Nathan Filer: How novels can help us understand mental health

Costa award winning novelist Nathan Filer on his life as a mental health nurse, the location of illness and the power of fiction.

Which is the better way to understand mental illness: a medical textbook, or a novel? Is there any reason to bother raking through three hundred pages of prose, when irregular human behaviour can be reduced to a simple clinical term, such as “bipolar”, or “autism”, or “schizophrenia”?

Nathan Filer thought long and hard about whether to include any of these words in his debut book, The Shock of the Fall, which won the Costa First Novel Award on 6 January. It tells the story of Matthew Holmes, a headstrong, quick-witted teenager haunted by the death of his brother on a family holiday when he was nine years old.

“I don’t diagnose him with schizophrenia, in that I never have a character in a position of authority say he’s got it,” Filer told me shortly after the prize announcement, “but then, he does end up on a community treatment order being given a depot injection against his will, so I guess it’s pretty strongly implied.”

In many ways Filer, a registered mental health nurse who worked for four years on a 19-bed open acute ward for people with a range of mental illnesses, is writing against the trend. The American essayist Marco Roth has charted the rise of the “neuronovel”, in which bad behaviour becomes synonymous with bad brain chemistry: think of Jed Parry in Ian McEwan’s Enduring Love, or Christopher Boone in Mark Haddon’s Curious Incident of the Dog in the Night-Time. For Roth, this represents a loss of confidence in fiction: an allegory of the fear that science has become the best and only reliable measure of the human condition.

There is an increasing sense that inwardness, subjectivity and selfhood – the basic stuff of fiction – ought to be discarded as soon as possible. “I never quite understood why you would read fiction to understand the human condition,” Richard Dawkins told the New Republic last year. As cognitive therapies give way to cheap and readily available pharmaceuticals (the number of people in the UK taking antidepressants doubled between 2000 and 2011), the reduction of mind to brain in literature may well have been foreseen.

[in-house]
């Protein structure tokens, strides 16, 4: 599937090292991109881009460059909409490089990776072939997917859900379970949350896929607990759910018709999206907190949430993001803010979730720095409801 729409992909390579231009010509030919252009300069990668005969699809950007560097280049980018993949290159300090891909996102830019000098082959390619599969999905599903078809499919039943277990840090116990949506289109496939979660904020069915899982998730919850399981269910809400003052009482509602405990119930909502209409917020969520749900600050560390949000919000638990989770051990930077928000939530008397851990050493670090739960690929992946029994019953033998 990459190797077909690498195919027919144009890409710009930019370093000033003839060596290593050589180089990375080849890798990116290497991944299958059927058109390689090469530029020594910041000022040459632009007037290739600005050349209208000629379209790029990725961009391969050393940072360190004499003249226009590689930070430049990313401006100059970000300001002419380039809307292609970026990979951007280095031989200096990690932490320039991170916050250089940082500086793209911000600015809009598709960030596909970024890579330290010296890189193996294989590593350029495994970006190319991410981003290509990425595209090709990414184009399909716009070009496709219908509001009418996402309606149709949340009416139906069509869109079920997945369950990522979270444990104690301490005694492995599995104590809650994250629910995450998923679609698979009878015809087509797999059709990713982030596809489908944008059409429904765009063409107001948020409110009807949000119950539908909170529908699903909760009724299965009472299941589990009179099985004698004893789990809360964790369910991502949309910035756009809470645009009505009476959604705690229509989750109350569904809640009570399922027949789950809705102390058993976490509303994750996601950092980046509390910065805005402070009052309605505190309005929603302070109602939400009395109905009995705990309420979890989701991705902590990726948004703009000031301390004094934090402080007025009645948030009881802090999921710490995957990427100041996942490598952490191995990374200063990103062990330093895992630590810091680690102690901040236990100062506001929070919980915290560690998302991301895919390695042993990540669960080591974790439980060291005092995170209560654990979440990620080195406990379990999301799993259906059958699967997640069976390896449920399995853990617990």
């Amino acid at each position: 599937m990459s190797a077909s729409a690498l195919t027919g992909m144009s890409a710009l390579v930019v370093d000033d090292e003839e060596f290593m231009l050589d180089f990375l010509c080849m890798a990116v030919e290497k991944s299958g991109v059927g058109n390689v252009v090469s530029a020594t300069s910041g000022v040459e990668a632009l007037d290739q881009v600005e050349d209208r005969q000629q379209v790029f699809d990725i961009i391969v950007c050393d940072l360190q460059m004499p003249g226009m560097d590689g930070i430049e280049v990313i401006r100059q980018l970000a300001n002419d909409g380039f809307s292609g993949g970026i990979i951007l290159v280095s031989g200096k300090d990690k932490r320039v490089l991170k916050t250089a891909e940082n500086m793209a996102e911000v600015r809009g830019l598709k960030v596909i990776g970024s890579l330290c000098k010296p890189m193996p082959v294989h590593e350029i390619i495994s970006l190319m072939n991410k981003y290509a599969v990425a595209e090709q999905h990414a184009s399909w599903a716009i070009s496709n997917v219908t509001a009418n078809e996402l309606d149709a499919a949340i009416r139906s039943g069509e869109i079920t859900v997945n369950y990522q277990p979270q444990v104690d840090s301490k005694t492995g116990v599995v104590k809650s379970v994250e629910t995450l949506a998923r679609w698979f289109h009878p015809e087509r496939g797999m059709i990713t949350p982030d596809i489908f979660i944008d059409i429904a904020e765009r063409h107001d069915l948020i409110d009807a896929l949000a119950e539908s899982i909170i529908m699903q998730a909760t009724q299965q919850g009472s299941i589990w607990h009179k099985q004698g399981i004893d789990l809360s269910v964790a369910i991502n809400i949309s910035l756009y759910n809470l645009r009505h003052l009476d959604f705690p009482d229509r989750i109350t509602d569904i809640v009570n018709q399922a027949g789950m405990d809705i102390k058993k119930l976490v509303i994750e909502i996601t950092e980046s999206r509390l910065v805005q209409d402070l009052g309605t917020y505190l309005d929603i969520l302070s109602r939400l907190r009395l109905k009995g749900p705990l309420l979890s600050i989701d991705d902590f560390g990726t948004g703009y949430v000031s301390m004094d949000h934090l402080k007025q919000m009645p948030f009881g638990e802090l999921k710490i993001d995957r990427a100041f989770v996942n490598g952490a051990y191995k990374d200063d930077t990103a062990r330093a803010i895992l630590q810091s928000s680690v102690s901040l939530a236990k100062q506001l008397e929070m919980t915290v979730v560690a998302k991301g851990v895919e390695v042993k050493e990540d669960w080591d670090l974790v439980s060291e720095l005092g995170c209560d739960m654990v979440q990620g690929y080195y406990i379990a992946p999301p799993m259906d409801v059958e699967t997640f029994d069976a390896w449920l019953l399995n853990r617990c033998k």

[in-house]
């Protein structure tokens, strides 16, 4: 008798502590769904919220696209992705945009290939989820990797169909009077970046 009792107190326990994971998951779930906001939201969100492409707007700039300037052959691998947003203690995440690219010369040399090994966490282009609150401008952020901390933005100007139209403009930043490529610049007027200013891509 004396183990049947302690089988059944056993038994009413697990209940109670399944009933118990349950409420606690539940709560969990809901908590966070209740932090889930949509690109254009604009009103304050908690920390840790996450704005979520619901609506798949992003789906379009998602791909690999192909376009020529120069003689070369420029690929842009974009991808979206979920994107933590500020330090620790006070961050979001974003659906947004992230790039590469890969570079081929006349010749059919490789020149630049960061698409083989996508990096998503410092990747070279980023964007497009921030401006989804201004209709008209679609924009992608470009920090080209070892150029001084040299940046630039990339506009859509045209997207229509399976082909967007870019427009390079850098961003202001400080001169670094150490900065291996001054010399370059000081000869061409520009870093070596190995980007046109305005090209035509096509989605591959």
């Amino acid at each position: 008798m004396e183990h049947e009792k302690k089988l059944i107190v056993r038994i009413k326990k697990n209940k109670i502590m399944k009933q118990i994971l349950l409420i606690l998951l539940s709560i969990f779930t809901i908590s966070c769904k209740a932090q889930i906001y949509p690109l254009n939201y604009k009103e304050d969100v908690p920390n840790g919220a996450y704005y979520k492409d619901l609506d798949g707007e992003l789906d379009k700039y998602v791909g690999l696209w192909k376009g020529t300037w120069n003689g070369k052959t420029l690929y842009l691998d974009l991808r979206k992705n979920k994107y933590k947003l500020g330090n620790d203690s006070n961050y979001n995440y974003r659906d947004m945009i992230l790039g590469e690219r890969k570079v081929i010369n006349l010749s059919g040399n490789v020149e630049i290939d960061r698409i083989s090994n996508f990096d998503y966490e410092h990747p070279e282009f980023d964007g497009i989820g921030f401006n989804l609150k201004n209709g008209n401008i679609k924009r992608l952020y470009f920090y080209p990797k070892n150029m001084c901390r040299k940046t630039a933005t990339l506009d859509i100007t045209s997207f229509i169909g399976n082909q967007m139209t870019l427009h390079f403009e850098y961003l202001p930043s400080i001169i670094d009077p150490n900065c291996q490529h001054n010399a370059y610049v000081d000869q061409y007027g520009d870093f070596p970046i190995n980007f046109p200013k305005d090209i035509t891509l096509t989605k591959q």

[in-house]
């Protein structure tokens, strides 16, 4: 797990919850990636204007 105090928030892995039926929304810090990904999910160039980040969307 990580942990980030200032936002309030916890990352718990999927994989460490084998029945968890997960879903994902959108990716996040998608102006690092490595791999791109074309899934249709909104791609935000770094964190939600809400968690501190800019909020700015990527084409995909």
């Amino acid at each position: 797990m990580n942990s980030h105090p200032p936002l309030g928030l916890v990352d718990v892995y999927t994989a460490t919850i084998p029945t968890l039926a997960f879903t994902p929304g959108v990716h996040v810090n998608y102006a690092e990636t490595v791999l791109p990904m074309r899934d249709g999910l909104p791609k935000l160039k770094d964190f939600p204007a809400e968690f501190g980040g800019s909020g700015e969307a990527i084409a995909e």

“It’s a temptation to write the illness and then bolt the character on to it,” Filer says, “but having worked in the field for so many years, it became a little bit more natural for me to see the person and see the illness as one facet of their character.”

We have been depicting mental illness in art far longer than we have been diagnosing it. Hamlet may have been bipolar, but that is not all that he was. It is not unreasonable to assume that observation and imagination may still paint a broader picture than textbooks, or even help them along.

Filer speaks fluent NHS: he still works occasional shifts as a nurse and uses expressions such as “service user” and “pathologise” without sounding cold or patronising. In his book, Matthew becomes a kind of challenge – to look beyond the disease and see what remains.

“The only way we’re ever able to diagnose people in mental health – we don’t put patients in an MRI scanner – is through the way they interact with people,” Filer says, explaining how he used his novel to ask questions, arising out of his work, on the location of mental illness.

“If we say that his schizophrenia is located in him,” he goes on, “and look at his mother (clearly there’s some anxiety and depression there), it seems that their respective problems are located in the space between them.

“The catalyst for breakdown is always stress: it’s life events. If you want to depict mental illness accurately, then the interplay needs to be shown. Fiction can do that.”

Brain tweezers: fiction can be a tool for analysing how we think. Image: Illustration Works/Alamy.

Philip Maughan is a freelance writer in Berlin and a former Assistant Editor at the New Statesman.

This article first appeared in the 15 January 2014 issue of the New Statesman, 1914 to 2014

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Only Drake could wow the O2 by pointing out random audience members' clothing

It takes charisma to pull off abandoning hits halfway through.